No matter the reasons, Twin Falls is a place of stunning grandeur. It does not take an overactive imagination to see why some might once have settled in the lands nearby. Nor, from the eager greenery that clings tightly and encroaches day by day, is it difficult to see why one might choose to leave. Molds fester in dark places, and rot takes hold and does not let go. Nor are the jungles around Twin Falls quiet. Hungry things prowl there, and travelers are wise to go armed and ready. The wild beasts of that place are territorial and indiscriminate where they are not simply predatory. Worse still are the dreams some say come to them there as the days lengthen, the call of the lake, the powerful tug of its waters and the songs heard from a city that hangs golden in their dreams just beyond the mirror of the setting sun.

Hard Work Brings Rewards, National Narratives cont.

When I brought up the Protestant work ethic in my previous post about National Narratives, I glossed over important details and context. The Protestant work ethic is more than “hard work brings rewards,” and it important to know where it came from and what else it’s informed. Its past continues to shape our naturalized beliefs today.

Before I dive in further, I have to define what I mean by “naturalized” (see ‘naturalization’).

First off, in this case ‘naturalize’ is a verb used in semiotics, and has little to do with immigration.

Naturalize (a sign): to make a sign or a set interpretation of signs (a code) appear natural or inherent truth; a naturalized arbitrary cultural arrangement will seem common-sense, normal, or self-evident.

These naturalized arbitrary cultural arrangements can range from deeply held ideological beliefs to surface level impressions. The degree to which codes are naturalized can vary as well, as can the degree to which a code is naturalized across a population. These codes can vary in their complexity and in their interpretation or justification. The important part, for our purposes, is that these codes are held as self-evident, normal, or common sense. Inherent, and natural.

Here are six concrete examples of arbitrary cultural arrangements in the US: “Irish people are drunks,” “WASPs are uptight,” “black people are lazy,” “people have a right to own firearms,” “there should be freedom of speech,” “all people are created equal.”

So let’s look at “hard work brings rewards” as it relates to the Protestant work ethic.

When you trace its roots, the Protestant work ethic is founded on specific beliefs about the possibility of reaching Heaven, and the difficulty of knowing who could or would reach Heaven. It relies on the belief that having true (Christian) faith is the only way to go to Heaven, and the assumption that good people want to go to Heaven. Furthermore, it is founded in the concept of good works, and the idea that true faith in God can only exist if faith is present in conjunction with those good works (provided there’s an opportunity for good works—there’s some disagreement among Christian sects about the necessity of good works for salvation, and about what defines “good works”).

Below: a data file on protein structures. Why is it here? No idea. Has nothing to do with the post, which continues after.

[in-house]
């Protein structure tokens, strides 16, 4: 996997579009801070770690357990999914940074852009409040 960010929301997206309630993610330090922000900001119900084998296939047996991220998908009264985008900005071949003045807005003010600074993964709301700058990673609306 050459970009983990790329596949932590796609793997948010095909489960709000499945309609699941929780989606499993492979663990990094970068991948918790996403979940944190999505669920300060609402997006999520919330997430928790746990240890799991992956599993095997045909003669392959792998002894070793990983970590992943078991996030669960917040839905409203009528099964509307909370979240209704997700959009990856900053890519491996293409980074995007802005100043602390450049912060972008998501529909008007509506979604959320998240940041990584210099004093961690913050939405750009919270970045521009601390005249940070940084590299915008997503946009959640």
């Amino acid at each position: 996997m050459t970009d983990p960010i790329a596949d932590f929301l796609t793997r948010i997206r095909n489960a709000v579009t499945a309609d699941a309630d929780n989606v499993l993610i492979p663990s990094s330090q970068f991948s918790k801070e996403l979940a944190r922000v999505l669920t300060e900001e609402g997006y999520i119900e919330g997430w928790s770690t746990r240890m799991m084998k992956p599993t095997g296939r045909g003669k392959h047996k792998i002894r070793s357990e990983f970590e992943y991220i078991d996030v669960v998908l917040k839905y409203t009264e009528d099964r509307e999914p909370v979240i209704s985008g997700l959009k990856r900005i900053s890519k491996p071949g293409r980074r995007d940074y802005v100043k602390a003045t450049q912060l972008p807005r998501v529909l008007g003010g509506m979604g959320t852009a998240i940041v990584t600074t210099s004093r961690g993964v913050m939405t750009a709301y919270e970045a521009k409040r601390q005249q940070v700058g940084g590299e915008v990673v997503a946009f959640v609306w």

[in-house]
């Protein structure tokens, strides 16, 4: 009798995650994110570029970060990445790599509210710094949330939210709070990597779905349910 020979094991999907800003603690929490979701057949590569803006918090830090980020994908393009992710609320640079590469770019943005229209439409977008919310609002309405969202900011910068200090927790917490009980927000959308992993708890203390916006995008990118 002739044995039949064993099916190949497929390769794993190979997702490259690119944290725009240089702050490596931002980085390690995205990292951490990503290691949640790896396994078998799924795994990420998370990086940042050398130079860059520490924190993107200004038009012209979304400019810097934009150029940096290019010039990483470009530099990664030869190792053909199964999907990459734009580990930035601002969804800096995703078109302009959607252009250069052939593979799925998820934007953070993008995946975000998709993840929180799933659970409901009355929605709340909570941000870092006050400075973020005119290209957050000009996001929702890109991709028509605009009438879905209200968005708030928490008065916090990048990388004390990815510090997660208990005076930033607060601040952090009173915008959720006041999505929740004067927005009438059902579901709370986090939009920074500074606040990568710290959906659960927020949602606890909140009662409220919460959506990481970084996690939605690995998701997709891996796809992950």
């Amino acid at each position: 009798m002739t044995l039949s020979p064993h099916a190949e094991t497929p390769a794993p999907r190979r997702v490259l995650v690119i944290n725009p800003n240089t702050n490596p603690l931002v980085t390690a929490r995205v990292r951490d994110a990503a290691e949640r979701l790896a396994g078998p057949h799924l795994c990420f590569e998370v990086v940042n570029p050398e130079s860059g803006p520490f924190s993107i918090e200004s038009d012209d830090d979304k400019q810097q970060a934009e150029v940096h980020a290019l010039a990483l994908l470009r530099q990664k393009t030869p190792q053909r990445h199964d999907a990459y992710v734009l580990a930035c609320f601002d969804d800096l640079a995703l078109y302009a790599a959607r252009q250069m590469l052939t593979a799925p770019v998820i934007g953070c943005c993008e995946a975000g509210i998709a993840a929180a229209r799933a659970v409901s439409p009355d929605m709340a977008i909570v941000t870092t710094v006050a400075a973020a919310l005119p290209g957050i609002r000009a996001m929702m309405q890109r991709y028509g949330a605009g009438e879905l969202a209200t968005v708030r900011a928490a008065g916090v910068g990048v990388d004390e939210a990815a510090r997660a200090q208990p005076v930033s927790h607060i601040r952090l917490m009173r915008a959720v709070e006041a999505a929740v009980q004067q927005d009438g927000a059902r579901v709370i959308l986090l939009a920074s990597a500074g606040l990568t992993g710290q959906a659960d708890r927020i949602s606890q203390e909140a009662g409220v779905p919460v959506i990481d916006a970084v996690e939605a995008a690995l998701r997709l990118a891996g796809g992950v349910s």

In summary, this belief combines “true faith brings the reward of Heaven,” and “true faith requires good works,” into “good works bring the reward of Heaven.”

Not only that, but because possessing true faith in order to go to Heaven is presumably the ultimate goal of any good Christian (remember: “good people want to go to Heaven,” and “Christianity is the only way to Heaven”), therefore good Christians must perform good works.

Notice all the value statements here, all those ‘goods.’ We’ll come back to them later.

Let’s examine this belief from the inside—the naturalized belief that “good works bring the reward of Heaven.” What if we follow its internal logic when thinking about people in society?

True faith isn’t reliably visible. But a person’s actions are. If someone performs good works, we may reason that they may have true faith and may thus go to Heaven. Good works bring the reward of Heaven (we’ll assume that this person has faith).

Conversely, by this reasoning someone who does no good works lacks true faith. If they lack true faith, they are damned. While the arguments about this are long and varied, the usual answer is that their damnation is probably their own fault.

Thus, if “good works bring the reward of Heaven” is a naturalized belief—if we think it’s inherently true—then it should also be true that someone’s lack of good works means they won’t go to Heaven. It allows us to make a moral judgement about them: they’re not good enough. They might even be a bad person.

That’s a value statement which can be inferred from this naturalized belief.

But what if society reapplies this code, “good works bring the reward of Heaven,” in a secular context? It could be simplified to “work brings rewards.” Or perhaps “hard work brings rewards.”

But it still carries many of the same implications when thinking about members of society.

Again, let’s follow this belief’s internal logic.

If “hard work brings rewards” is inherently true, and someone works, we’d expect that they would be rewarded. If they’re not rewarded, they must not have worked hard enough—and their lack of rewards can’t be bad luck or adversity, because we know that “hard work brings rewards” is true. As with true faith, good works, and going to Heaven, if someone works hard enough they’ll be rewarded enough to overcome any amount of trouble. Like damnation from the exploration above, someone’s lack of prosperity is their own fault.